DP6514 Hazardous Times for Monetary Policy: What Do Twenty-Three Million Bank Loans Say About the Effects of Monetary Policy on Credit Risk?
|Author(s):||Gabriel Jiménez, Steven Ongena, José Luis Peydró, Jesús Saurina|
|Publication Date:||October 2007|
|Keyword(s):||bank organization, business cycle, credit risk, duration analysis, financial stability, lending standards, low interest rates, monetary policy, risk-taking|
|JEL(s):||E44, G21, L14|
|Programme Areas:||Financial Economics|
|Link to this Page:||cepr.org/active/publications/discussion_papers/dp.php?dpno=6514|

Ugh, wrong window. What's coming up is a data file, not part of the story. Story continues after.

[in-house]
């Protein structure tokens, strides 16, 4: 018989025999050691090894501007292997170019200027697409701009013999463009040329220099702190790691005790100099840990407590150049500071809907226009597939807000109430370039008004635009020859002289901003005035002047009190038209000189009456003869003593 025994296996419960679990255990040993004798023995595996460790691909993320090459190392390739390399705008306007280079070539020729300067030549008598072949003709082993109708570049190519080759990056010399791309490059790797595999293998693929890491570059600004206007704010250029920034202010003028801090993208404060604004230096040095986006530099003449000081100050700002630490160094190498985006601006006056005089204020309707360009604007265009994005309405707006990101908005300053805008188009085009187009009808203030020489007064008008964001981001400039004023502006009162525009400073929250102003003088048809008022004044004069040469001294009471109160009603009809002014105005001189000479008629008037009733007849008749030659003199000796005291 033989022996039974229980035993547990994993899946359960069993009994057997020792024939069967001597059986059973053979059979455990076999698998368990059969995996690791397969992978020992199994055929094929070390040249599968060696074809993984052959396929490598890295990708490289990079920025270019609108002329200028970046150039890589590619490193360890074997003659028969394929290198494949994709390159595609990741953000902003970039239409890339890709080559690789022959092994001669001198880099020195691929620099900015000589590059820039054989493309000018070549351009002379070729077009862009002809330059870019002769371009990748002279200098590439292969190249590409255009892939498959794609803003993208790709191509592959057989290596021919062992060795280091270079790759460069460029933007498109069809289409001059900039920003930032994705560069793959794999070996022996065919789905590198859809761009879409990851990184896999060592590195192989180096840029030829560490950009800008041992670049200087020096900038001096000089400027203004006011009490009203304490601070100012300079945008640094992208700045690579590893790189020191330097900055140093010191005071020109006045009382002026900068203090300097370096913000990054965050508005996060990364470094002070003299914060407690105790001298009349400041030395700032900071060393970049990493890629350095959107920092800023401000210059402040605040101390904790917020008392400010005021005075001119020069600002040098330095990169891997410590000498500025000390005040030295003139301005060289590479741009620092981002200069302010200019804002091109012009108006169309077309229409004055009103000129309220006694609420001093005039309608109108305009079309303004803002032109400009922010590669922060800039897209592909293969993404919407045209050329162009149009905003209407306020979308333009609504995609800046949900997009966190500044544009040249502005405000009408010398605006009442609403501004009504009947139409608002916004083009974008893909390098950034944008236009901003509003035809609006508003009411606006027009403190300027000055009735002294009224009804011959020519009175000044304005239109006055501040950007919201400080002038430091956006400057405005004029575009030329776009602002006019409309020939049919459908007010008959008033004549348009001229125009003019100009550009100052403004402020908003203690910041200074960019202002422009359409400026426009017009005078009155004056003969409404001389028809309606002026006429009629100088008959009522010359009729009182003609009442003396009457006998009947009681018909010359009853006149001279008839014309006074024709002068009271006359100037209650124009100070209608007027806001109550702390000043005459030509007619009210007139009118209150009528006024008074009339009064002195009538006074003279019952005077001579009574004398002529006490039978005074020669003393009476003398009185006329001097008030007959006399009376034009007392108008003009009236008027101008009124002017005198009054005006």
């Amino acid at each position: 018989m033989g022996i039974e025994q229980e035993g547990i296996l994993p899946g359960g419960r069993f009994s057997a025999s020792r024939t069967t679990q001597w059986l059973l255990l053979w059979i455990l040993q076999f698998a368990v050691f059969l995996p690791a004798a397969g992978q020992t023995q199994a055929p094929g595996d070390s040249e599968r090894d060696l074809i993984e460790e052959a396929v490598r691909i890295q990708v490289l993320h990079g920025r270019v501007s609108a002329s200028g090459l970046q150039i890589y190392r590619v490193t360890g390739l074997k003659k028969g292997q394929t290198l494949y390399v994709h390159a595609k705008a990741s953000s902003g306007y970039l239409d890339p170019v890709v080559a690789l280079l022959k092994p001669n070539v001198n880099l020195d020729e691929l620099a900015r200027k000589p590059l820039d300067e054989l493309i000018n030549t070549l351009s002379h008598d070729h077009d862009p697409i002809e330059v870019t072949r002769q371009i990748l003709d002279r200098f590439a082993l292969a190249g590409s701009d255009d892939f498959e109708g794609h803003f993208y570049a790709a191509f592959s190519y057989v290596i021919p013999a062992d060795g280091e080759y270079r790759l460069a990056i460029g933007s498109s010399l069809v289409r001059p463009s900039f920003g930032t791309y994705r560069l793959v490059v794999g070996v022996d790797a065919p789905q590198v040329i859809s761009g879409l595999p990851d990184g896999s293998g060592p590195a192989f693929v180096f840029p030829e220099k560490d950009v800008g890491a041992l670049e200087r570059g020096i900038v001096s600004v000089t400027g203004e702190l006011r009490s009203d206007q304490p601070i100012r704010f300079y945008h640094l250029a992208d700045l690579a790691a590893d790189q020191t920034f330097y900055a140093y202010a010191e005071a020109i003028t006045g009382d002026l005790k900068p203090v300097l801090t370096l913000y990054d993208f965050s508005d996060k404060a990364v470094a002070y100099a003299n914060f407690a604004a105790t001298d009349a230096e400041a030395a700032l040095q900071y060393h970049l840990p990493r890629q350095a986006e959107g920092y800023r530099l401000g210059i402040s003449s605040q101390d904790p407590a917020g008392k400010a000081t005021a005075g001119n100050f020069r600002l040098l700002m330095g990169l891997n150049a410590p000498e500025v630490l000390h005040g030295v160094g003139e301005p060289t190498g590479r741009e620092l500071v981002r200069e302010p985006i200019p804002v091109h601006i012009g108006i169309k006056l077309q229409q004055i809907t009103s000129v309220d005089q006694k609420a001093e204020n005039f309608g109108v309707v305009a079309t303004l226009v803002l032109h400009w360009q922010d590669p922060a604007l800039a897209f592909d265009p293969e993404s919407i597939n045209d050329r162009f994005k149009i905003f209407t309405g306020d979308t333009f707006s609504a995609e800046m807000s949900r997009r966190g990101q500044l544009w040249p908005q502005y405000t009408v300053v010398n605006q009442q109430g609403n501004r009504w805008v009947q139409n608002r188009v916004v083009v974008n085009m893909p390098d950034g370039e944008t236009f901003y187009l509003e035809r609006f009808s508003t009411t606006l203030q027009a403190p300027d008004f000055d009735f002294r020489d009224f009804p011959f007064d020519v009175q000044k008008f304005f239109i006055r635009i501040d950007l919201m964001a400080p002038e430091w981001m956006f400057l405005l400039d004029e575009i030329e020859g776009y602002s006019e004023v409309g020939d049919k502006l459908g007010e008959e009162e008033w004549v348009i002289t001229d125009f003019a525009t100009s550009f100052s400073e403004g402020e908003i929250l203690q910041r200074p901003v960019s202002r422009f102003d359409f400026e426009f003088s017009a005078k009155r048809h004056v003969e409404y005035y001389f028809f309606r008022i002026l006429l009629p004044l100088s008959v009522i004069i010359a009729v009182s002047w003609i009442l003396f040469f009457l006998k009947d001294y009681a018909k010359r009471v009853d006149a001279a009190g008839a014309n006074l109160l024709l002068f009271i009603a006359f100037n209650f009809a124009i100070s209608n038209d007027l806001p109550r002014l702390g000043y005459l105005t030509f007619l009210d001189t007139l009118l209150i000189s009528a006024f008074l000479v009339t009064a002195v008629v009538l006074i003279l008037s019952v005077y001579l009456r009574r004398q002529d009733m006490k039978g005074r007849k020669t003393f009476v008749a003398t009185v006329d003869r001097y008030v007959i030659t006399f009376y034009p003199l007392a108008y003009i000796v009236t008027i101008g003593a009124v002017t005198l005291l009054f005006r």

We investigate the impact of the stance and path of monetary policy on the level of credit risk of individual bank loans and on lending standards. We employ the Credit Register of the Bank of Spain that contains detailed monthly information on virtually all loans granted by all credit institutions operating in Spain during the last twenty-two years ? generating almost twenty-three million bank loan records in total. Spanish monetary conditions were exogenously determined during the entire sample period. Using a variety of duration models we find that lower short-term interest rates prior to loan origination result in banks granting more risky new loans. Banks also soften their lending standards ? they lend more to borrowers with a bad credit history and with high uncertainty. Lower interest rates, by contrast, reduce the credit risk of outstanding loans. Loan credit risk is maximized when both interest rates are very low prior to loan origination and interest rates are very high over the life of the loan. Our results suggest that low interest rates increase bank risk-taking, reduce credit risk in banks in the very short run but worsen it in the medium run. Risk-taking is not equal for all type of banks: Small banks, banks with fewer lending opportunities, banks with less sophisticated depositors, and savings or cooperative banks take on more extra risk than other banks when interest rates are lower. Higher GDP growth reduces credit risk on both new and outstanding loans, in stark contrast to the differential effects of monetary policy.